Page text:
“What does this do? Shut down the game? He created his own problem, didn’t he?” said Gary Chandler from Fair Oaks.

The protest reached a boiling point in front of the main entrance to the Golden 1 Center.

While hundreds watched as protesters blocked the doors leading inside the arena, some fans wondered if this was the right way for the protesters to get their point across.

“I’m a little indifferent. I understand what they’re protesting, but at the same time I paid money to go into this venue,” said one fan.

“There’s people that respect what they’re doing, but they have less respect for it when they’re doing it against someone’s will. Like, this is against our will,” said another fan.

As it got closer to the start of the game between the Sacramento Kings and the Atlanta Hawks, things got turned up a notch.

“We’re shutting it down for this black man that lost his life. It’s zero tolerance, it’s unacceptable, and we won’t have it,” a protester told FOX40.

“Cops killing kids. What if your son got killed last night and he’s not coming home?” another protester asked.

A heavy police presence surrounded the Golden 1 Center. A video posted to Twitter shows an officer standing in front of a set of doors getting hit in the head by a thrown object.

There was at least one act of violence in the plaza Thursday night when a man was hit in the face and knocked unconscious before being helped to his feet and escorted out.

“The violence kind of muddles the message. I don’t think it has a place here,” a Kings fan said.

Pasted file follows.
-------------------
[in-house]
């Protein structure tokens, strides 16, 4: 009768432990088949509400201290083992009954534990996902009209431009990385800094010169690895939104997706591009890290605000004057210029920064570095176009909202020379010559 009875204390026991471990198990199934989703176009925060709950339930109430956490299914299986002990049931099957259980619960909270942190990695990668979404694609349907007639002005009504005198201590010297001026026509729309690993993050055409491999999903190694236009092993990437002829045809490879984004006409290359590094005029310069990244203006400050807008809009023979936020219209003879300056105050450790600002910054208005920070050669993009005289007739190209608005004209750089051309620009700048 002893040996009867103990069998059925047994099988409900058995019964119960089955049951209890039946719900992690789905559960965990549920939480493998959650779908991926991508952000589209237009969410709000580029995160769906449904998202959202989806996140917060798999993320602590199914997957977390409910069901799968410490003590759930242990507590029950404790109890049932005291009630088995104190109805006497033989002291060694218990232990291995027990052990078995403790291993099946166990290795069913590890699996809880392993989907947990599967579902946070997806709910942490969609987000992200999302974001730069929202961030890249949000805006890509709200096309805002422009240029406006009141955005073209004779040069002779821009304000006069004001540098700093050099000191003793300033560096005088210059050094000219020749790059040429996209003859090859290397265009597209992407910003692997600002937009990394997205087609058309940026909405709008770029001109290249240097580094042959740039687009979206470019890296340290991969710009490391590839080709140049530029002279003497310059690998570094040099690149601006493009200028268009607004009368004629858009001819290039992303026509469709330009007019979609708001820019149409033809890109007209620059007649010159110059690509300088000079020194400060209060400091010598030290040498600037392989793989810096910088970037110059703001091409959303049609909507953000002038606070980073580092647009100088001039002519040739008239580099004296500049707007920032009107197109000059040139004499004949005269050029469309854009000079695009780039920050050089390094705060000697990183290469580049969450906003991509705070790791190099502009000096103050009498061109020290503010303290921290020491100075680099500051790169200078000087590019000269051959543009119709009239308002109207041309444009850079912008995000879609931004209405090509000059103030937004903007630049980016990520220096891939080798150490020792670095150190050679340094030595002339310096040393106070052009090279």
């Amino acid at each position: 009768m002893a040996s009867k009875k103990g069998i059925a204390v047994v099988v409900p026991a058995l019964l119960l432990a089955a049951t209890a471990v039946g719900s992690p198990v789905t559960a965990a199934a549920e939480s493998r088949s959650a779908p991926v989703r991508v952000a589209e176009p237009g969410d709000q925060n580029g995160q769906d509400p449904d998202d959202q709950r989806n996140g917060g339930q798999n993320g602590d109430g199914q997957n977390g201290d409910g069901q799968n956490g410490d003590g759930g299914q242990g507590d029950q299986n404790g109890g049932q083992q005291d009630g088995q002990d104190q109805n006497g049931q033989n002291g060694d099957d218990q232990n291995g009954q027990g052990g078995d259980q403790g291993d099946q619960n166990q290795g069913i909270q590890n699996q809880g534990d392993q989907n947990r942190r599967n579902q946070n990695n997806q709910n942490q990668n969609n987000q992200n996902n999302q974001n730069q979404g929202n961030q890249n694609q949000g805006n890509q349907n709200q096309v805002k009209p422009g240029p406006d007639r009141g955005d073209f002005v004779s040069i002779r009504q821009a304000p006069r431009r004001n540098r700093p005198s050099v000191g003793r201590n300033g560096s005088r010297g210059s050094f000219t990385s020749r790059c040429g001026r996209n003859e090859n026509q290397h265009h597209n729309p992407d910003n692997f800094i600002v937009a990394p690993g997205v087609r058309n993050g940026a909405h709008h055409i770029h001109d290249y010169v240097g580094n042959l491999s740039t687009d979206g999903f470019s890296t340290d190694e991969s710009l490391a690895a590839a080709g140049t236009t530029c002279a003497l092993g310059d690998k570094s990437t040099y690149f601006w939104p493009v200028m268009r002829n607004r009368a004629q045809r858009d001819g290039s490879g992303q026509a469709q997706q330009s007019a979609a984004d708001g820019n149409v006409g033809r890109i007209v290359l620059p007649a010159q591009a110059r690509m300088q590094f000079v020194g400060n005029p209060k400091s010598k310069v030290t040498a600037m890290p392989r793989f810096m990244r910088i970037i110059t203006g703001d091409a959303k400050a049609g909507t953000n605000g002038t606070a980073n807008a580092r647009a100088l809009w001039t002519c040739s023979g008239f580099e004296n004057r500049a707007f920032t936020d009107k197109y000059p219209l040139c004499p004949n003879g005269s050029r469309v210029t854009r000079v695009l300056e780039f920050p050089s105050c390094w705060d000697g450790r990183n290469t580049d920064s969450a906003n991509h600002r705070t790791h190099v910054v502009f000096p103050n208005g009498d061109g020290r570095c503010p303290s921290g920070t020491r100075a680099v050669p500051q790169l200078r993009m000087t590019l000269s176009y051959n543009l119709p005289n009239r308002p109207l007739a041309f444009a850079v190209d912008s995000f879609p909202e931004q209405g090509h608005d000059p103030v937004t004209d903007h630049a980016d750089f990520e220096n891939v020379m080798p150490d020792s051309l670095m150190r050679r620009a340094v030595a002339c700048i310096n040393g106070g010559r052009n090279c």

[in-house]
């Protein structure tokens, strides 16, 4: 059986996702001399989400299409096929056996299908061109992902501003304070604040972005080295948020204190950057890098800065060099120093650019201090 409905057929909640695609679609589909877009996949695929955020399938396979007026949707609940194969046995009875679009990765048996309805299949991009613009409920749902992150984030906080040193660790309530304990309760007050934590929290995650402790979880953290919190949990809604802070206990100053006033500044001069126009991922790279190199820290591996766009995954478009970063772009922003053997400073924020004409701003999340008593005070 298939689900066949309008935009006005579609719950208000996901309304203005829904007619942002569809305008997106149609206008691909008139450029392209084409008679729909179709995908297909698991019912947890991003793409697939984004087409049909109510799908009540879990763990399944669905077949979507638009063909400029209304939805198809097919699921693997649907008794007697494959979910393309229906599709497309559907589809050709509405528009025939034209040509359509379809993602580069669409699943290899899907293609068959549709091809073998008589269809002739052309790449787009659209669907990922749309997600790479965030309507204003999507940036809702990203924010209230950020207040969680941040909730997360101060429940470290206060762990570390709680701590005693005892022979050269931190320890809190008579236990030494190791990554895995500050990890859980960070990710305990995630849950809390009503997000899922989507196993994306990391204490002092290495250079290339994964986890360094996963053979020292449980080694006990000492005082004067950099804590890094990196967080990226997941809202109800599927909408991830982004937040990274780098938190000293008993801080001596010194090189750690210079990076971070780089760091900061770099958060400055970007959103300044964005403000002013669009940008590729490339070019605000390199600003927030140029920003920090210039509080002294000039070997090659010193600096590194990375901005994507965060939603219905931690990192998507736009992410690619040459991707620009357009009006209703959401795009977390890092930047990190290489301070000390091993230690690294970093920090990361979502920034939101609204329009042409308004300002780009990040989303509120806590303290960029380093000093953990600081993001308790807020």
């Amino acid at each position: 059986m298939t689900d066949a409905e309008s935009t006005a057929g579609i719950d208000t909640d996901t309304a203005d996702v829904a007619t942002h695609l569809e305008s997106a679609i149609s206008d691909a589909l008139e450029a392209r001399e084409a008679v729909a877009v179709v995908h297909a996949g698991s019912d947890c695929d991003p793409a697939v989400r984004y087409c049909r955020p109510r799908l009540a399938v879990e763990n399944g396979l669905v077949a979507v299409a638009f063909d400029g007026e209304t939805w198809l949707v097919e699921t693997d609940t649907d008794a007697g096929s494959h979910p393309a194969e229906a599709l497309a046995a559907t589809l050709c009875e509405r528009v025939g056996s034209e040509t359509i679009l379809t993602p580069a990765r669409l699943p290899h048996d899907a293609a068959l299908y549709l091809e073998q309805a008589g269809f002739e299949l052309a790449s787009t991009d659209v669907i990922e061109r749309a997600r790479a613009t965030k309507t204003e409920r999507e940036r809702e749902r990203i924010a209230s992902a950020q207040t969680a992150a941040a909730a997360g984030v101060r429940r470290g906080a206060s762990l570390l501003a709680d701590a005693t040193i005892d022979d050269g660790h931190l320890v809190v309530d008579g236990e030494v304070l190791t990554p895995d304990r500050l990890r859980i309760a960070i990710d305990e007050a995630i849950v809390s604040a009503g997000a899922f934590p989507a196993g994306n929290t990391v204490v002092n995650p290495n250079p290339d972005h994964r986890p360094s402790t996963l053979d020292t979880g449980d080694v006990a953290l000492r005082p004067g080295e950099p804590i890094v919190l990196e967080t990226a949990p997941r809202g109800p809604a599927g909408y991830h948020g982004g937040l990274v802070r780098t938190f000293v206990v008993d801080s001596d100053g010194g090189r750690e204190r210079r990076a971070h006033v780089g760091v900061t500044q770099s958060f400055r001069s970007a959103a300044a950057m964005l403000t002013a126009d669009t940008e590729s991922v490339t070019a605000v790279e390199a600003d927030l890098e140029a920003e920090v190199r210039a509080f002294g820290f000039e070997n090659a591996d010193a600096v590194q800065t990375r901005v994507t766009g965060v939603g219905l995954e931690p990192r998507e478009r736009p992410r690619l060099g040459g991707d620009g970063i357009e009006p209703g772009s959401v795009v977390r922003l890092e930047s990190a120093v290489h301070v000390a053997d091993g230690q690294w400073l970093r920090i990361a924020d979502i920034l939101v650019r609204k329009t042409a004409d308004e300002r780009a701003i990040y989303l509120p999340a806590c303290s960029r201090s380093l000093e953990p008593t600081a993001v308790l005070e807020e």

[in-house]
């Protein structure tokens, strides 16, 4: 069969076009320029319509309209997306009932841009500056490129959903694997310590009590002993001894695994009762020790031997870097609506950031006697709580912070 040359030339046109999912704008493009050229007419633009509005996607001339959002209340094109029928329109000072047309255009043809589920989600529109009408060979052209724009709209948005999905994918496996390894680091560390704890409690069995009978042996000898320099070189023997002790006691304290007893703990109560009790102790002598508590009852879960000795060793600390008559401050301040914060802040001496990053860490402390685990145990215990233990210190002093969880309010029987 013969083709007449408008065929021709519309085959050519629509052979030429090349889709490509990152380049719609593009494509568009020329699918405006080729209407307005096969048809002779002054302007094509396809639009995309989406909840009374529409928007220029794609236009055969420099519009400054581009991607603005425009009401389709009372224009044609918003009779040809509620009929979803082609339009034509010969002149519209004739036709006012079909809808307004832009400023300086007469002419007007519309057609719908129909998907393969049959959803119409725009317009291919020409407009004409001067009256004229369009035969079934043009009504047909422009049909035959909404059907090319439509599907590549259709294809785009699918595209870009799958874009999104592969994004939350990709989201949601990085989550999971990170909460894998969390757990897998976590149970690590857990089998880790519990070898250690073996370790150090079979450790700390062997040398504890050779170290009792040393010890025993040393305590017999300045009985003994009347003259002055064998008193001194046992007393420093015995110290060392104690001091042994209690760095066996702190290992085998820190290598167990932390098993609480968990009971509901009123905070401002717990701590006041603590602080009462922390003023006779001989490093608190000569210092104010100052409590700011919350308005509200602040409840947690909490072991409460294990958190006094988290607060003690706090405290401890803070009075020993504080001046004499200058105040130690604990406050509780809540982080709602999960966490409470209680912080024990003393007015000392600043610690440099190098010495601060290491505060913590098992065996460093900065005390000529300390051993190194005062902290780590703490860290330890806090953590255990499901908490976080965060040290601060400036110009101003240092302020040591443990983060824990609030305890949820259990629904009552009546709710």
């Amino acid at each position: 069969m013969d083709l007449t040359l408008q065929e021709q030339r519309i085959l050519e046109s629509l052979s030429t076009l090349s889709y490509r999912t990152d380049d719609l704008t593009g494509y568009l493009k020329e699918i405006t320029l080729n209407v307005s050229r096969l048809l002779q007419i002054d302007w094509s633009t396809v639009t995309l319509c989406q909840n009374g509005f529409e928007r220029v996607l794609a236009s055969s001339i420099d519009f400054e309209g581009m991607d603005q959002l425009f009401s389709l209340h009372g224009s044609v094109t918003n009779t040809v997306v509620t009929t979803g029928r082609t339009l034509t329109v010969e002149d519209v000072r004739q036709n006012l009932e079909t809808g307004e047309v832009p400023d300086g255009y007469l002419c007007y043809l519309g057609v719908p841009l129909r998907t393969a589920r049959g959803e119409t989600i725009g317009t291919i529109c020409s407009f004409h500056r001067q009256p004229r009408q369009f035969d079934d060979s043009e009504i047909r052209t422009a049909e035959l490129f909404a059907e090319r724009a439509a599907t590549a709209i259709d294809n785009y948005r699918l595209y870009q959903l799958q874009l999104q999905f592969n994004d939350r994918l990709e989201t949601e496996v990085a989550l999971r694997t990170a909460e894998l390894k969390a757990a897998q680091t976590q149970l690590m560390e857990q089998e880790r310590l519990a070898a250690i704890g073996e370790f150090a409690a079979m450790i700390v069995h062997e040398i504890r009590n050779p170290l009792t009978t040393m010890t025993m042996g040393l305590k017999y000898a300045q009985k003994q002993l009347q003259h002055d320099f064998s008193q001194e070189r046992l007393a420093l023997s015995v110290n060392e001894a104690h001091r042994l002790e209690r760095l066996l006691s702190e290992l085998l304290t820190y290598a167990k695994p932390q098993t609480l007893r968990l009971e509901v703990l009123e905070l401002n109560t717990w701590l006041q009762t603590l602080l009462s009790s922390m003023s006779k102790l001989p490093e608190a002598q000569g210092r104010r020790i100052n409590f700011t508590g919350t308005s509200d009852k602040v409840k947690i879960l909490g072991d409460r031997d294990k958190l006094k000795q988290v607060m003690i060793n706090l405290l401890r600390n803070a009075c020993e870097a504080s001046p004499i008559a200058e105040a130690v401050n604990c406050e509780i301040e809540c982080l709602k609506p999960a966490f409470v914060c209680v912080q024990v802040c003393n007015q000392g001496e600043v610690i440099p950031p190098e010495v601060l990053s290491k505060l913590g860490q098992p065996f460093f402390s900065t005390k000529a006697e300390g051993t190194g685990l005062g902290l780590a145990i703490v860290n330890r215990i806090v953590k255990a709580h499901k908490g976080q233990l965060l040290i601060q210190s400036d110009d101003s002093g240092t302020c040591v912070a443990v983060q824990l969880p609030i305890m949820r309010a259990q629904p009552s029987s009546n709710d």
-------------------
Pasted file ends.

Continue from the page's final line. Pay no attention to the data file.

Eventually, fans were told to go home. The game delayed only about 15 minutes but played to only about 2,500 fans.

The Kings organization put out the following statement:

“Due to law enforcement being unable to ensure tickets fans could safely enter the arena, the arena remains closed and we ask fans outside to travel home. We will issue further information soon regarding a refund.”

“If I have to miss a Kings game, so be it,” a fan told FOX40. “I’m not that mad. I am more mad at what the police did.”

Following the game, the Sacramento Kings owner took to the court, surrounded by players, to deliver the following statement to fans:

“On Sunday we had a horrific, horrific tragedy in our community. On behalf of the players, executives, ownership and the entire Kings family — first of all, we wanted to express our deepest sympathies to the family. What happened was absolutely horrific, and we are so very sorry, so very sorry for your loss.

I also wanted to say that we at the Kings recognize people’s ability to protest peacefully and we respect that. We here at the Kings recognize we have a big platform — it’s a privilege but it’s also a responsibility — a responsibility we take very seriously. And we stand here before you — old, young, black, white, brown — and we are all united in our commitment.

We recognize that it’s not just business as usual, and we are going to work really hard to bring everybody together to make the world a better place starting with our own community, and we’re going to work really hard to prevent this kind of a tragedy from happening again. Thank you all for your patience and have a good night.”

Sacramento Police Capt. Norm Leong reported around 7:33 p.m. that the protest was over. There were no arrests, according to Leong.